How education differs around the world
Every country has a different approach to education and ideas of the best philosophy for schools and students can vary quite significantly across the globe.
The history and culture of a place can play a huge part in what schooling means to them. Although there are major differences in education around the world there are also similarities, which often show themselves in the shape of the school year and the amount of time that students are expected to attend school for.
Here are a few ways that education in other countries differs from that of the UK:
School in Japan isn’t compulsory, however, the percentage of students that enroll is about 98%. The country’s education system focuses very much on producing good citizens and it sits as the world’s top performing country for literacy, science and maths. Children are expected to work very hard at school and some even spend evening and weekends having tuition so that they can excel academically. There’s often competition against peers and it’s not unusual for Japanese students to go beyond their school curriculum in order to get answers to difficult questions and gain entry to a good university.
Children are expected to do six years at elementary school and once completed they will go on to do three years at junior high school. Following that they will attend high school and then after that can choose whether they want to continue onto university.
The country is dedicated to moral education and it has now become a prominent subject in the Japanese curriculum. The class includes topics like persistence, compassion and other life skills.
In South Africa, they have state-aided schools meaning the schools are not completely funded by the state but parents that have a high income must contribute to their children’s education. Even though this is the case only students that have parents that earn over ten times the yearly school fees must contribute and therefore only 57% of students must pay these fees.
Students in South Korea have very long school days and can be at their desks for up to 16 hours. 8am-4pm is the typical school day, however, most South Korean students will go home for dinner and then go to a private school for a further three hours of intensive education.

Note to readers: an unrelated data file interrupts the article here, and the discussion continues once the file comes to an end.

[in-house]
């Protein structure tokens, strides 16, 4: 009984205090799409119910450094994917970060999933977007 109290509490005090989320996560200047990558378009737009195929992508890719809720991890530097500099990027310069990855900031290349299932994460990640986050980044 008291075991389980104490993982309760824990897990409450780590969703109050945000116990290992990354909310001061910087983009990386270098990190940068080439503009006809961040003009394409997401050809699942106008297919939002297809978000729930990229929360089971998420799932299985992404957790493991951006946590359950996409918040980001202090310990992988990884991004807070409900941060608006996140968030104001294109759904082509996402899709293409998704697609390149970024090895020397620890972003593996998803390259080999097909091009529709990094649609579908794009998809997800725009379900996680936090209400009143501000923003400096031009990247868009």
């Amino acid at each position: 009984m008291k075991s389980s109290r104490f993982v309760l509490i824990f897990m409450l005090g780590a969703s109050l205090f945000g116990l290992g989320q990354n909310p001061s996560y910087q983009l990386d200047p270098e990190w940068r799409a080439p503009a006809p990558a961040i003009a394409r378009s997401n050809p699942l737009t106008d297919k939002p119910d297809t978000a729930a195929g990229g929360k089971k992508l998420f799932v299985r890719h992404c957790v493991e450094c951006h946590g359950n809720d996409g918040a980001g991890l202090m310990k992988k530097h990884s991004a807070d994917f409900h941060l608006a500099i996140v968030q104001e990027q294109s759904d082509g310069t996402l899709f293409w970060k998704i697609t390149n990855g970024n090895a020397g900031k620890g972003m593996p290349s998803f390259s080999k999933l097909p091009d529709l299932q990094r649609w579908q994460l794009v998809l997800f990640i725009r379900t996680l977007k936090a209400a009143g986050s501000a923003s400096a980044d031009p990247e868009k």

Children can also spend all seven days of the week in school as there is huge pressure in South Korea to work hard and perform well there are no excuses as far as the South Koreans are concerned. For this reason, interest in extracurricular activities is not feasible, studying takes up all time and energy.
Corporal punishment is still very prevalent in South Korean schools.
In Bangladesh, a lot of the time students must attend school on a boat. Due to the country’s location, it’s extremely prone to flooding during the monsoon season and 70% of the land area is barely a metre above sea level. In times of detrimental flooding school often must be closed and rather than leaving millions of children without access to education they came up with a solution; schools on boats.
In Finland, they are committed to ensuring all citizens have equal opportunities when it comes to learning and education. Therefore, almost all Finnish education is paid for by the public and no school fees are required at any level.
Finland’s educational system means that most children don’t actually have to pick up a pen until they turn seven years old. Prior to this, their education is based solely on developing their social skills. Young children will only have short days at school and usually won’t receive homework until they reach their teenage years.
They believe that learning is more important than testing so students only have to take an examination at the end of their general upper secondary education, which then determines whether they can be granted admission to higher education institutions.